NPR World Story of the Day
A Vanished Jetliner Still Haunts Families Of The Missing12/24/14
Months after Malaysia Airlines Flight MH370 disappeared from radar screens, families of the lost passengers and crew struggle to cope. Many are unwilling to declare their loved ones dead.
Celebrating Hanukkah In A Palestinian City
American Jewish college student Amelia Wolf spent Hanukkah last year in Ramallah. As the holiday approached, she was lonely — until her Palestinian hosts got wind of how she was feeling.
Despite Its Beauty, Cuba Isn't Quite Ready For Tourists
When NPR's Scott Simon has visited Cuba, he saw two economies — one for tourists and one for residents. He reflects on whether the thaw between the U.S. and Cuba can really transform that country.
With A Presidential Vote, Tunisia Seeks A Peaceful Transition
Tunisia launched the Arab uprisings four years ago when it ousted a dictator. Sunday's presidential election heralds the country's steady, but not-yet-guaranteed progress.
Hello, I'm Calling From 'La Mafia'
Honduras has the highest murder rate in the world. That means jobs that in the U.S. are relatively safe and boring, like driving a bus, can be incredibly dangerous. It all starts with a phone call.
In Gaza, The Specter Of ISIS Proves Useful To Both Sides
The Islamic State is not believed to be in the Gaza Strip. But a flier in its name was recently sent around the territory. Both Israel and Hamas are trying to use it to their advantage.
Shopping On Shore Leave: How Seafarers Head To The Mall
Most of us pack a lot of trips to the mall into the weeks between Thanksgiving and Christmas. But what if you could only go shopping for just a few hours once a month?
Sydney Residents Rally To Head Off Anti-Muslim Violence
Audie Cornish talks to Australian terrorism expert David Kilcullen about the relationship between the Australian government and Muslim communities.
Survivor Of Mexican Student Attacks Tells Of Bullet-Riddled Escape
As the investigation into the presumed murder of 43 students in Mexico continues, one student who says he escaped the attacks describes how police surrounded the students' buses and began to fire.
Oil Prices Go Down, Russia's Gold Buying Goes Up
Russia, China and other emerging market countries have been buying up large quantities of gold, something governments and individuals have done for centuries during uncertain economic times.
Postcard From Mexico: Mother Clings To Hope That Students Are Still...
Mexican authorities recently identified the remains of one of the 43 students believed killed by drug traffickers working with police. Families are having a tough time believing the official story.
For Yazidi Women, Escaping ISIS Doesn't Mean The Ordeal Is Over
Many of the 5,000 Yazidi hostages in Iraq are women who are being raped. Those who return to their deeply conservative community face new trauma: shame, invasive "virginity tests," possible pregnancy.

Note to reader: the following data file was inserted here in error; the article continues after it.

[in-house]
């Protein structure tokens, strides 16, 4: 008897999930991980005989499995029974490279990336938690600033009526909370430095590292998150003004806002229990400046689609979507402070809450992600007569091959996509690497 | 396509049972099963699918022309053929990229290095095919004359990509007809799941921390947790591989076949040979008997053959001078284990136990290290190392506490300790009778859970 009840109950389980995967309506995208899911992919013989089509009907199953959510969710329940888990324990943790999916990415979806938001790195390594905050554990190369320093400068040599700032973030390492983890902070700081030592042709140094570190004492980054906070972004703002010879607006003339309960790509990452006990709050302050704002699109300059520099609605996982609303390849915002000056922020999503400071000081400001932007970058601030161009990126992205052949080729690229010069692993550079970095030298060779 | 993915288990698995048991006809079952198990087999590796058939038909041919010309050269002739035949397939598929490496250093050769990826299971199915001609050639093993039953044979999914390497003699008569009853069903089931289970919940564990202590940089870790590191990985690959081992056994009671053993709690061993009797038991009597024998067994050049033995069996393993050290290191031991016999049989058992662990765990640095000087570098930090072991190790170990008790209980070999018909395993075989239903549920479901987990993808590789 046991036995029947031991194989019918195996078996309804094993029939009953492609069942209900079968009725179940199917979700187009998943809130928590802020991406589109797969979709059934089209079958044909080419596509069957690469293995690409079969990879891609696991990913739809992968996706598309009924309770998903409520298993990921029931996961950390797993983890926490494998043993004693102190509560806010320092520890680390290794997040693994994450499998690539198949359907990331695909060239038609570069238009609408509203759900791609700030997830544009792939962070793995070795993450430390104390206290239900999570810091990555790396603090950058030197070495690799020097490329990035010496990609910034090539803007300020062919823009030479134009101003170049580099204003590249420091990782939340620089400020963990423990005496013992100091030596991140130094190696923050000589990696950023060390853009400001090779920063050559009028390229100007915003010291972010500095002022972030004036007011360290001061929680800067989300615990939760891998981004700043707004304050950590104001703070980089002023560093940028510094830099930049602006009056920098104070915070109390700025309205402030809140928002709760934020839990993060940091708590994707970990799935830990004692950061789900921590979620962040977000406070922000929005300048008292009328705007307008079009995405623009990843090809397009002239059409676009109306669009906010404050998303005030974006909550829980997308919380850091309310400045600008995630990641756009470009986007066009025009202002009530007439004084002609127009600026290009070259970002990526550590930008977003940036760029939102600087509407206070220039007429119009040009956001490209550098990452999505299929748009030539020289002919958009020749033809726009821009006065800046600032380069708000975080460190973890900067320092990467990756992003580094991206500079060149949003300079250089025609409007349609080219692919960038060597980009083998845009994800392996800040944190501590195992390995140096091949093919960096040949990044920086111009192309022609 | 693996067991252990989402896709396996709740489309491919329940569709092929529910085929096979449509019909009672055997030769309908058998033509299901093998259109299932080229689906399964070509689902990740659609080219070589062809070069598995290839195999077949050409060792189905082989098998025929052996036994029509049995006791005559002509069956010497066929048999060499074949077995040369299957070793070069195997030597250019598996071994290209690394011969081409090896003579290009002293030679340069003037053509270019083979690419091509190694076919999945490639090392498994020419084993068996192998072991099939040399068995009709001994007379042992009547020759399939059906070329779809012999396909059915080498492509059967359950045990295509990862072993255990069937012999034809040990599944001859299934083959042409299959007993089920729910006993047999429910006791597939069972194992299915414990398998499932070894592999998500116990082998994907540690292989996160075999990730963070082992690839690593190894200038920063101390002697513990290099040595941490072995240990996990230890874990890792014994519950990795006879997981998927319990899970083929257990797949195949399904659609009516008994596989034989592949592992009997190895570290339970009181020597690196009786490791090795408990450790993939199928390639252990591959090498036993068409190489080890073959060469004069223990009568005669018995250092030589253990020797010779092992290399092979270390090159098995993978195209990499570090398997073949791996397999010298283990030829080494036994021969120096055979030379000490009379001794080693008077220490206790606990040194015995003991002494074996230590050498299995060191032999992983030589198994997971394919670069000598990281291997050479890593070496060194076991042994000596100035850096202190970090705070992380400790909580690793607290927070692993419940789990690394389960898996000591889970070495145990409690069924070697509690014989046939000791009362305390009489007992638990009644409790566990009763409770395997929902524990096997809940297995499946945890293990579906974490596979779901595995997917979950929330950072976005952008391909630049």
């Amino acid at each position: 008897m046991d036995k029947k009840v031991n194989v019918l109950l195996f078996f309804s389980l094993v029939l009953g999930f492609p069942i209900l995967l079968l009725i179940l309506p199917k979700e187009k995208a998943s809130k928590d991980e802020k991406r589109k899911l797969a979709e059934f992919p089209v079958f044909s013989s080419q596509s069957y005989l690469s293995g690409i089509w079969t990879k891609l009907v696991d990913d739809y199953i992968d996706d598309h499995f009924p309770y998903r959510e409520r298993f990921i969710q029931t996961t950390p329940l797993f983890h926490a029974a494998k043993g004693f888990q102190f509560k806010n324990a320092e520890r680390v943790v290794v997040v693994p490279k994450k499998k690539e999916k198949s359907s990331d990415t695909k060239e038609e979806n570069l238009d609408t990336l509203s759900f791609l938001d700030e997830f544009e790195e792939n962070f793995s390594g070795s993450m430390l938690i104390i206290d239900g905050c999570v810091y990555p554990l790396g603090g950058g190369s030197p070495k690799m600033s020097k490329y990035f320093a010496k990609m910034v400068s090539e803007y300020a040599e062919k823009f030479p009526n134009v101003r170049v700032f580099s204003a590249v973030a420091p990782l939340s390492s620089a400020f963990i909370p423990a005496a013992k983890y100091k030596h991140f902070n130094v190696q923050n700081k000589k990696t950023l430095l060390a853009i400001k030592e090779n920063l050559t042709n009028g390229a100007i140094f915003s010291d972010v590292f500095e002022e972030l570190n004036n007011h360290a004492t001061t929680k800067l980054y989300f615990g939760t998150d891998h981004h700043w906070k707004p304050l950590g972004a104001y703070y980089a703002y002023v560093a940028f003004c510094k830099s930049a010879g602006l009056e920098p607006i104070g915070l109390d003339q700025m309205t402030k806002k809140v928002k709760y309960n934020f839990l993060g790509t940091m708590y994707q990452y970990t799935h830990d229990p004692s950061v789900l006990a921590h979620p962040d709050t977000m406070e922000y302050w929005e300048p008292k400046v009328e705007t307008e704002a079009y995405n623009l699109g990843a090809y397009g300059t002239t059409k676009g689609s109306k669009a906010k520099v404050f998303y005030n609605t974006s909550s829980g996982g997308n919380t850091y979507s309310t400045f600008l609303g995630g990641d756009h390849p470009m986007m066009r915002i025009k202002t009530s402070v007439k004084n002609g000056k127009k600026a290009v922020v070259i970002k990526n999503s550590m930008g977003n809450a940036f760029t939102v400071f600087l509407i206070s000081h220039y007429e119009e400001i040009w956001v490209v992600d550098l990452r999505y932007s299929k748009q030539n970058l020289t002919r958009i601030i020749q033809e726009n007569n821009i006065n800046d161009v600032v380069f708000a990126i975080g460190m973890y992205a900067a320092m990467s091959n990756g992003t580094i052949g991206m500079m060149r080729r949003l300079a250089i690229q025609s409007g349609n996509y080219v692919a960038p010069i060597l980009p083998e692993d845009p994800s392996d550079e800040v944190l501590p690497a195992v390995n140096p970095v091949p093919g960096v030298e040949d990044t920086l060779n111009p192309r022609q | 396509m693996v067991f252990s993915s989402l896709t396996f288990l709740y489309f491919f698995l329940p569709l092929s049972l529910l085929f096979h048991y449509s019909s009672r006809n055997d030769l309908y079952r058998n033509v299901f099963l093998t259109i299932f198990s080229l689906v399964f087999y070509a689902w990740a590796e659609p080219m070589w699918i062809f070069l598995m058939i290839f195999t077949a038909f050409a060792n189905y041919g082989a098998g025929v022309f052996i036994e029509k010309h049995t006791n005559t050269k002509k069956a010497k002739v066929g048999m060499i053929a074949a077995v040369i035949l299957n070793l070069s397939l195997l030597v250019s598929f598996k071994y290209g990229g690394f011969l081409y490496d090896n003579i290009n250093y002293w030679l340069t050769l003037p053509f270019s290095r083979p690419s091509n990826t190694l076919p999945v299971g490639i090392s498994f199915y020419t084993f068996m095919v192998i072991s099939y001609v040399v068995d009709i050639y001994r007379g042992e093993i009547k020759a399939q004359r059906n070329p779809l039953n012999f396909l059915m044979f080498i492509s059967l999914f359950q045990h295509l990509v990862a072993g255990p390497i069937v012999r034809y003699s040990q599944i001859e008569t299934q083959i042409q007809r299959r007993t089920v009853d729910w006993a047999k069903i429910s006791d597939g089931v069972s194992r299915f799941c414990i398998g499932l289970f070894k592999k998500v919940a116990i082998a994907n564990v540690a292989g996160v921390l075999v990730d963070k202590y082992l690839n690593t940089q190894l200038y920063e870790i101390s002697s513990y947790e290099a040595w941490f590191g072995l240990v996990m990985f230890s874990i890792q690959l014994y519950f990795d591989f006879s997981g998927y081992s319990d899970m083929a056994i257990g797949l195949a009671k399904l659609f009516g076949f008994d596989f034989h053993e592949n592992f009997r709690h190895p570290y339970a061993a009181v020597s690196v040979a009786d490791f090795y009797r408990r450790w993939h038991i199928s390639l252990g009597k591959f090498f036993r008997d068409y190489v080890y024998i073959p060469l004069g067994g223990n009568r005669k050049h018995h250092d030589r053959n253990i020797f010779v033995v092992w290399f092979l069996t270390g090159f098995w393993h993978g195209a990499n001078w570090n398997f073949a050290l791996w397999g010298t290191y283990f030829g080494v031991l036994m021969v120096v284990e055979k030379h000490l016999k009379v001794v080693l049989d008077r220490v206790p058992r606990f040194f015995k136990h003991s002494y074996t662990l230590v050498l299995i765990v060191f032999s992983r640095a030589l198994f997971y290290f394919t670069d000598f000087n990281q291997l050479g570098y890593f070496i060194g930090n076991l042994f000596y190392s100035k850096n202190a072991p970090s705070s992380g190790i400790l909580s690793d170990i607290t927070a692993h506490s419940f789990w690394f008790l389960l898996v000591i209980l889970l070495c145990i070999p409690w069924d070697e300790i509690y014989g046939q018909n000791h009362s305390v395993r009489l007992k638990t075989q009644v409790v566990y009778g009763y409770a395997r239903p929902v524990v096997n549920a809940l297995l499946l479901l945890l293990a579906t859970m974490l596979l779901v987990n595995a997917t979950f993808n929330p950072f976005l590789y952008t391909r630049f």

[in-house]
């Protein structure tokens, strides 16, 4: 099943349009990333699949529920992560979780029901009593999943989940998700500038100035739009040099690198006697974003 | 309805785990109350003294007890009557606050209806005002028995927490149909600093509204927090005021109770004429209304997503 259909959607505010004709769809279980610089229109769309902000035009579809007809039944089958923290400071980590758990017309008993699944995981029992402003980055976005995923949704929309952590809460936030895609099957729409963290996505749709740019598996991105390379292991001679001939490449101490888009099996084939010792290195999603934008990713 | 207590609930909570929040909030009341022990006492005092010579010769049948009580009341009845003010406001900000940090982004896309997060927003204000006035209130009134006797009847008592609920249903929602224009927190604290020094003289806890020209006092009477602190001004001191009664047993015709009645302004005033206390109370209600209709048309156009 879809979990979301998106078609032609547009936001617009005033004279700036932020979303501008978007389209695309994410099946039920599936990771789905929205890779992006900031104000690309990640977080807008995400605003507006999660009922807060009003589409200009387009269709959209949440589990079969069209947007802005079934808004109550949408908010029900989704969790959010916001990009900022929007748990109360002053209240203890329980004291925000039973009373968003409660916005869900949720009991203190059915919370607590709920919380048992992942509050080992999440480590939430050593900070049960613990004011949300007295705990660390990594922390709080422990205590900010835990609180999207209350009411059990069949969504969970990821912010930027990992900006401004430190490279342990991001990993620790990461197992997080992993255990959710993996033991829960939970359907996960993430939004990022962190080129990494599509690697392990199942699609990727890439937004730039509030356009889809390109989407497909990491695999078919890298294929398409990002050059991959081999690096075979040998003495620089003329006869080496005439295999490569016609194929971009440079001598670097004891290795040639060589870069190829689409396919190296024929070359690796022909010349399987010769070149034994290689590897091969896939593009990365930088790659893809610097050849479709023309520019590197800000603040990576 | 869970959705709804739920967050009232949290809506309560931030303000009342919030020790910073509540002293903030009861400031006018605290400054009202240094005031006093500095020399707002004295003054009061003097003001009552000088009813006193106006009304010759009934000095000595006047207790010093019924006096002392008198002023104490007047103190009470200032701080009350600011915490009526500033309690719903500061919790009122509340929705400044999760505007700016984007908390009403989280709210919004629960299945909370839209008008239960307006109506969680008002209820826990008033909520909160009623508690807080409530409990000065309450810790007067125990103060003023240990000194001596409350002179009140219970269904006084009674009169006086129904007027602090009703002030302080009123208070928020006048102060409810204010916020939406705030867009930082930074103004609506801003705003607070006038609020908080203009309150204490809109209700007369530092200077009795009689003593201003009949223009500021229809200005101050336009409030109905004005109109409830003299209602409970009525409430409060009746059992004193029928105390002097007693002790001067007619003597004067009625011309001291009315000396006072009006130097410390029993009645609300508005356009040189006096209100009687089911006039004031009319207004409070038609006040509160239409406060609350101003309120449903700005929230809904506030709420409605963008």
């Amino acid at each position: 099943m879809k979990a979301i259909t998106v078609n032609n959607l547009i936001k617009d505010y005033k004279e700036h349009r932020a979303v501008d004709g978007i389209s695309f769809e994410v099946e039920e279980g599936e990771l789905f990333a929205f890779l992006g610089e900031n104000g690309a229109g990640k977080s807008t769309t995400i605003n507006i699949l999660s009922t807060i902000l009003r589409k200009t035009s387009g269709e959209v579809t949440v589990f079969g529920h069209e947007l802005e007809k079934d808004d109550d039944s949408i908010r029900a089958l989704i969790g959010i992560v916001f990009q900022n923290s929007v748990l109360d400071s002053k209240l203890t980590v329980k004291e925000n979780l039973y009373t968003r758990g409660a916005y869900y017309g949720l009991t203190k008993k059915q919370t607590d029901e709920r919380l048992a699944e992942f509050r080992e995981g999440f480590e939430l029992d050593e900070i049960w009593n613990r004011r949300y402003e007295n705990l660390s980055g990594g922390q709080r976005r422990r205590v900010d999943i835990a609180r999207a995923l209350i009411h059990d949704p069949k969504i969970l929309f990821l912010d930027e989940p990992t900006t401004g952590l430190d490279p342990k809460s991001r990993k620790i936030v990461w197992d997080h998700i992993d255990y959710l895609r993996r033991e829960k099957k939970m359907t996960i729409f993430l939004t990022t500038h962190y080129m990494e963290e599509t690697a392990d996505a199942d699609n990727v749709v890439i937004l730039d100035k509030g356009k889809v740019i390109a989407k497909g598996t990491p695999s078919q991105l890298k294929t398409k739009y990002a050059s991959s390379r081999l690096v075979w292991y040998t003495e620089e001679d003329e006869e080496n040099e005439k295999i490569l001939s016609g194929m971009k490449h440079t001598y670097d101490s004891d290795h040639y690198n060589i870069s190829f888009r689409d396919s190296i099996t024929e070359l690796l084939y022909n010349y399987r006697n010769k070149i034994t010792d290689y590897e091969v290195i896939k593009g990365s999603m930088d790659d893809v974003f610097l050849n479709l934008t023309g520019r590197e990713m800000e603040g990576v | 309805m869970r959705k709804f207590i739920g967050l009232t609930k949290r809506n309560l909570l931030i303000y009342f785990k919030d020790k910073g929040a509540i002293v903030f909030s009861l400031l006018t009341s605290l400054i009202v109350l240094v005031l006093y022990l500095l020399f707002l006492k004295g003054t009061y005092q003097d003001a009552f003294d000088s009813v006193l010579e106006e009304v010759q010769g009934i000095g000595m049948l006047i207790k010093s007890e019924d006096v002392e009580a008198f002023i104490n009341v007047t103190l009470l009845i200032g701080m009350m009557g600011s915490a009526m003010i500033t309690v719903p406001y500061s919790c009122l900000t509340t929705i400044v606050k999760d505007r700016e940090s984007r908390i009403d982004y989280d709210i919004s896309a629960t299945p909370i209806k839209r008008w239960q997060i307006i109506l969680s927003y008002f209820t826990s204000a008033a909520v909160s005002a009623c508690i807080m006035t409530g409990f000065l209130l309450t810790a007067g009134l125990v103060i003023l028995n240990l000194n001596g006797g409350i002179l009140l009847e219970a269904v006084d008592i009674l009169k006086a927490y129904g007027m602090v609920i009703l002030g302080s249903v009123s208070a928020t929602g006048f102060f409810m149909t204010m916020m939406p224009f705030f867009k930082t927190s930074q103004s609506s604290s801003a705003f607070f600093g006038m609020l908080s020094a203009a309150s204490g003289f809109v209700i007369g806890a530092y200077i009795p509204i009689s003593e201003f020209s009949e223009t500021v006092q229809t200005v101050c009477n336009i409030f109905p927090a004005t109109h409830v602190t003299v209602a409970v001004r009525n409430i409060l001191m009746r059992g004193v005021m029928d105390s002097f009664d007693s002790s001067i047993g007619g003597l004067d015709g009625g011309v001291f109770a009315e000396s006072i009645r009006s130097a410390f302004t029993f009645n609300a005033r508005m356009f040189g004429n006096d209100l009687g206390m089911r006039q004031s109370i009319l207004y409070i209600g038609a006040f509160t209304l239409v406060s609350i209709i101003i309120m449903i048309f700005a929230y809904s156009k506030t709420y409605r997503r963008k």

Argentina: Where Cash Is King And Robberies Are On The Rise
With spiraling inflation and a distrust in banks after the country's 2001 default, Argentines are keeping more cash on hand. And that means robbery rates are spiraling, too.
Facing Threats From ISIS And Iran, Gulf States Set To Join Forces
The six-member Gulf Cooperation Council is expected to form an unprecedented, NATO-inspired joint military command. The growing strength of ISIS and Iran's influence has made cooperation more urgent.
Liberian Businesses Reopen Their Doors, But Customers Are Wary
The Ebola outbreak shuttered shops, cafes and offices. As the situation eases, many have now opened again — but as restaurant owner Mama Quaye can testify, business is hardly booming.
In The Italian Alps, Stradivari's Trees Live On
The master luthier's violins and cellos include spruce from the Fiemme Valley. The forest still thrives, and its trees are still made into fine instruments.
Liberian President's Ambitious Goal: No New Ebola Cases By Christmas
President Ellen Johnson-Sirleaf hopes to have no new Ebola cases by Dec. 25. But with the virus popping up in remote places and crossing over from neighboring countries, the battle is far from over.
North Korea's Cyber Skills Get Attention Amid Sony Hacking Mystery
A North Korean official now denies its involvement in one of the worst corporate hacks in history, after a different official played coy. How sophisticated are the Hermit Kingdom's hackers?
From German Teen To ISIS Jihadist: A Father's Struggle To Understand
Manfred Karg's 19-year-old son, a convert to Islam, is one of at least 60 Germans killed fighting alongside ISIS militants. Karg says efforts to stop the flow to Syria and Iraq are taking too long.
Uruguay Tries To Tame A 'Monster' Called Cannabis
Uruguay's audacious new law not only legalizes pot, it mandates that government grow and distribute it. Some say the government has pinched more than it can roll.
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